The Indiana-based Marsh grocery store chain filed for bankruptcy Thursday, triggering a process where it could be bought out, preserve more profitable locations, or close entirely.
The 44 remaining Marsh stores in Indiana and Ohio could close in 60 days if the company can’t find a solution. Marsh already closed 21 other low-earning locations and sold its pharmacy business this year.
Grocery stores only earn about 4 cents for every dollar spent, says Purdue University retail analyst Richard Feinberg, so any financial fluctuations have a big impact.
He says even profitable Marsh stores may not survive in an increasingly crowded market.
“The retail history says that it’s less likely to happen than just closing it down,” he says.
Marsh touts itself as the first grocery chain to use electronic scanning at checkout, and to send coupons to customers’ phones while they shop. But Feinberg says technology isn’t enough to sustain a grocery brand.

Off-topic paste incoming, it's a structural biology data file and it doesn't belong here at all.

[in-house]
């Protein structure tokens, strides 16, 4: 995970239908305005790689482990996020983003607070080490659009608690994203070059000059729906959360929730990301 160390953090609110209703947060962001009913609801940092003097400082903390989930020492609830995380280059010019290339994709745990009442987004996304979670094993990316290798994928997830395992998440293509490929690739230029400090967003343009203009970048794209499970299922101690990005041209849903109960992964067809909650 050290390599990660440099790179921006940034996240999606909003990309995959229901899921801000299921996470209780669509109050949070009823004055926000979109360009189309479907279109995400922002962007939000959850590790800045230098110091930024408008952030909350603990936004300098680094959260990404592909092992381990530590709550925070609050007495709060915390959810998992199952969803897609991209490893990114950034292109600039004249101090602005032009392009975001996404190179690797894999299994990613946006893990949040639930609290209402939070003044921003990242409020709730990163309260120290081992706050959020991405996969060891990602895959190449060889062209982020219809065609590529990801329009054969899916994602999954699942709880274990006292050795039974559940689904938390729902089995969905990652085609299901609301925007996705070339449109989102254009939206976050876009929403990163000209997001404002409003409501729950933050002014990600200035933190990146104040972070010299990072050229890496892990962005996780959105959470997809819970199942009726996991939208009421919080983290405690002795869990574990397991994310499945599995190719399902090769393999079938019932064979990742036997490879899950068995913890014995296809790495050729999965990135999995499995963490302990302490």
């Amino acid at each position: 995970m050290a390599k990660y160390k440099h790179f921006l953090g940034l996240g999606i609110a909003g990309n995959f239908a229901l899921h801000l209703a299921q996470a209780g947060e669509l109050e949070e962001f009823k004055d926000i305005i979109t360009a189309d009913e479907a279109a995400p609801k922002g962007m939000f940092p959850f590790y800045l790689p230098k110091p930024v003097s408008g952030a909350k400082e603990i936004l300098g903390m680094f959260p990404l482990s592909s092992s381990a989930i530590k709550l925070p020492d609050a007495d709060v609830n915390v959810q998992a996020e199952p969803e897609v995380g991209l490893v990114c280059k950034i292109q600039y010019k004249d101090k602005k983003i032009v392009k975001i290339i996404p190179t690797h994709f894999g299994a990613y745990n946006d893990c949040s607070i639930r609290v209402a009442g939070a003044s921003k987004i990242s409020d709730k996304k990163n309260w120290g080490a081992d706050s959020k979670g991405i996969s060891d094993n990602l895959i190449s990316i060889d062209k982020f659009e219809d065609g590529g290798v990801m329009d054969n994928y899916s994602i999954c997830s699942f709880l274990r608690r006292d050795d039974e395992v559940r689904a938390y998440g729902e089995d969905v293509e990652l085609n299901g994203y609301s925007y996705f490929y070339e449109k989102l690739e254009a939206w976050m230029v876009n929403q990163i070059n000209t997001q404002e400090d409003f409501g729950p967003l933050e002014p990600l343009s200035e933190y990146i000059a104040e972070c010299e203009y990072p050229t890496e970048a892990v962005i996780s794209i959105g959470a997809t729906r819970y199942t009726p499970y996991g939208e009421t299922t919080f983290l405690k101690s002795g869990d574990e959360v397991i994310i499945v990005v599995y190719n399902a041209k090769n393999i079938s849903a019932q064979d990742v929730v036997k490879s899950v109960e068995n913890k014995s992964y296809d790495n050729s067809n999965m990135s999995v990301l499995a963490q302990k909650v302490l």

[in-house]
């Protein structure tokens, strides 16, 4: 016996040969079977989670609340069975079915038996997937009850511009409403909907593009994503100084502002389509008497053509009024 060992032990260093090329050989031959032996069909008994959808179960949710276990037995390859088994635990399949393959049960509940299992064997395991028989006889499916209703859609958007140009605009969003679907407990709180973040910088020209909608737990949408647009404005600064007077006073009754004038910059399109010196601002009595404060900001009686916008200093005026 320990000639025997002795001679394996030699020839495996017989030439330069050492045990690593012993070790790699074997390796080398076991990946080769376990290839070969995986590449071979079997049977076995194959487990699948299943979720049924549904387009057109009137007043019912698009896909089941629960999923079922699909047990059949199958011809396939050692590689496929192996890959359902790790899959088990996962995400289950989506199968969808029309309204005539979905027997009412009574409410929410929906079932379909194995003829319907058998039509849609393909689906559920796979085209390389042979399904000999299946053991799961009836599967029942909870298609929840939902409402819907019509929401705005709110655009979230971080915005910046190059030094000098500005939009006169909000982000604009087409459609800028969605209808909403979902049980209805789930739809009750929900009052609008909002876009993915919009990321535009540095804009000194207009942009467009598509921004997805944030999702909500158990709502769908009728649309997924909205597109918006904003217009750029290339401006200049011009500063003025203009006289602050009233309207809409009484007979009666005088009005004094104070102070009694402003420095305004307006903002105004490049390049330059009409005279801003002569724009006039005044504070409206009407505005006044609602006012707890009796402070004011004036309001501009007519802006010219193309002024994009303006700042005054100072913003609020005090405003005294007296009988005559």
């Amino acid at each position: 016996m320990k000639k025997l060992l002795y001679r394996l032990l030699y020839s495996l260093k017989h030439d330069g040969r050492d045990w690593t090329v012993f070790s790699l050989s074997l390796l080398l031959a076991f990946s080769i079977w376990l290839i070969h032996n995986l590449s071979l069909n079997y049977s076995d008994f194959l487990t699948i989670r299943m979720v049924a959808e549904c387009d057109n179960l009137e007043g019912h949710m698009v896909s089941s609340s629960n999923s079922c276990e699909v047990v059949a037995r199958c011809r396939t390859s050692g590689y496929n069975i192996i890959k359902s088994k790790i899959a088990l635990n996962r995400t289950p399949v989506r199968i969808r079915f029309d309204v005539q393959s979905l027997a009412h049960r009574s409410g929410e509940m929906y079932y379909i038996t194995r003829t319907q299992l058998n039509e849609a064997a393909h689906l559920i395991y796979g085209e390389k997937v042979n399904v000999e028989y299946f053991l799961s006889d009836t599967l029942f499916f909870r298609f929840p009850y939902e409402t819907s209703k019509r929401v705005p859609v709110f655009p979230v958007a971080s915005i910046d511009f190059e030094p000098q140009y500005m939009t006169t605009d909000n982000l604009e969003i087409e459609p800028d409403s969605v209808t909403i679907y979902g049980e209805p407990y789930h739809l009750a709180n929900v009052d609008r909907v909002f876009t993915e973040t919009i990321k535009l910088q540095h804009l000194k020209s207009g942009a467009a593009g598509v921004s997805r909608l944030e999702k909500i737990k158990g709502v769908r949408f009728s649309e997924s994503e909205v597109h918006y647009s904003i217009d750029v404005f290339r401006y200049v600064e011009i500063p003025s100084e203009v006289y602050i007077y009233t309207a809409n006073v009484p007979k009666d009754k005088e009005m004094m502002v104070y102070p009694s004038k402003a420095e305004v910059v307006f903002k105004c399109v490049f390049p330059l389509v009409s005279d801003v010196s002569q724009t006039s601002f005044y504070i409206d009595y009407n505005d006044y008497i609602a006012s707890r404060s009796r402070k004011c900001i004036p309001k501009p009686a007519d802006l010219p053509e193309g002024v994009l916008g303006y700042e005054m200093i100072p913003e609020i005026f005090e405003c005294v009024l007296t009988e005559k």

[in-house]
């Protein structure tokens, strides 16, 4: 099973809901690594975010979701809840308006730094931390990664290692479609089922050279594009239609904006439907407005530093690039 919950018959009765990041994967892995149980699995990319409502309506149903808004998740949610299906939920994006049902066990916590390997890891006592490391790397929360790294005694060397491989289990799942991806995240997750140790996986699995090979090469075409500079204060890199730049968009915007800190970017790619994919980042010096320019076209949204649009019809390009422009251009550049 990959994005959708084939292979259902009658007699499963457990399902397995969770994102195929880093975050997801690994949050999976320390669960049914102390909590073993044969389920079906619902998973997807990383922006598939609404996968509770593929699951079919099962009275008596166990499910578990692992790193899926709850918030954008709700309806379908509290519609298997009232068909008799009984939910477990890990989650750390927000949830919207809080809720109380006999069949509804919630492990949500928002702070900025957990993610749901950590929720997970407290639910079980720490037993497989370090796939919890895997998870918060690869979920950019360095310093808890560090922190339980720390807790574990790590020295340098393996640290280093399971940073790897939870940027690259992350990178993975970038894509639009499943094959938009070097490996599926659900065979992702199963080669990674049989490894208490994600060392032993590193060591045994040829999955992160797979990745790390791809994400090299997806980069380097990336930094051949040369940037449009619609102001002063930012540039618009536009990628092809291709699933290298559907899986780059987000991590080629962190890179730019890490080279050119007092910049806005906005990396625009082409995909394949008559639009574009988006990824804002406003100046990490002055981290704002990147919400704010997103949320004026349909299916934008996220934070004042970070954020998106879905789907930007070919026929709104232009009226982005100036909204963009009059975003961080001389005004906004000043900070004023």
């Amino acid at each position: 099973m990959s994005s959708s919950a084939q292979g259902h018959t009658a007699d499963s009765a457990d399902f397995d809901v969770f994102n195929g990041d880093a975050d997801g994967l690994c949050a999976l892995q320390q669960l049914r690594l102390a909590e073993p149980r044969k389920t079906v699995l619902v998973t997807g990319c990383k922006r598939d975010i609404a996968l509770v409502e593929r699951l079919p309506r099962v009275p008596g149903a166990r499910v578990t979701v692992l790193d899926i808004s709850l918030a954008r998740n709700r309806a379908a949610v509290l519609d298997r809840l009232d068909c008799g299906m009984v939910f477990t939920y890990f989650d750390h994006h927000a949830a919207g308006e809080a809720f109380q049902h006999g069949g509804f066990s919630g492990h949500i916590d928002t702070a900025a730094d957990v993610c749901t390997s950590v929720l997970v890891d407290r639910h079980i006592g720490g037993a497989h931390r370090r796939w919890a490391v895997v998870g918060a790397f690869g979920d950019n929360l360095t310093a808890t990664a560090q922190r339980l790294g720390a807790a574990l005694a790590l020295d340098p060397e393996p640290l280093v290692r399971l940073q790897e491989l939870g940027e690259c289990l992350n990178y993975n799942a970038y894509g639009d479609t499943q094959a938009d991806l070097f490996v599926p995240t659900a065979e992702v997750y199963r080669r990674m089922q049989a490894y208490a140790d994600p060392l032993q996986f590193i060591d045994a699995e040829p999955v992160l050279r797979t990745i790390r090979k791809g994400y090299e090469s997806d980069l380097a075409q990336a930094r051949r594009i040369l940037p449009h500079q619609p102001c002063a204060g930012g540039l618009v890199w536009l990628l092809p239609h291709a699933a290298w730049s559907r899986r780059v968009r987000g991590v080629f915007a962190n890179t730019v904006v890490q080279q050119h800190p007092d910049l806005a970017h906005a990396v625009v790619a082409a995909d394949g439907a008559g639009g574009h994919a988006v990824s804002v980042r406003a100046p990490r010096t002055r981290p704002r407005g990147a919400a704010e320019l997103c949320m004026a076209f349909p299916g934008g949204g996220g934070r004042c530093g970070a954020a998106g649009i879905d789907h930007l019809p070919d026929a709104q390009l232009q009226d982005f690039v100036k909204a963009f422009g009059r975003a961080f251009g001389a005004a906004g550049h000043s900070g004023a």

“There are loyal Marsh consumers who’ve been going to Marsh for 30 years, 40 years, and they don’t care about the new stuff – they just like Marsh,” he says. “But we old-timers are dying off, and the new, up-and-coming consumer is just not loyal anymore.”
With more options and changing consumer habits – millennials eat out more and cook less – Feinberg says grocery stores need to provide a unique experience. He cites the Wegmans chain and Ohio-based Jungle Jim’s as examples.
“And I know Marsh has put a lot of money into making their interior a little more beautiful, but not to the stage where people say, ‘Wow,’” Feinberg says.
But he says the loss of remaining Marsh stores will still be painful for those loyal consumers, employees and communities struggling to fill large, empty storefronts.
“There’s a lot of pain involved in a chain closing down, particularly one that has such a Hoosier history,” Feinberg says.
Still, he says Marsh’s demise may be self fulfilling. Other regional chains can already advertise that they’ll welcome Marsh customers, even before they’re displaced.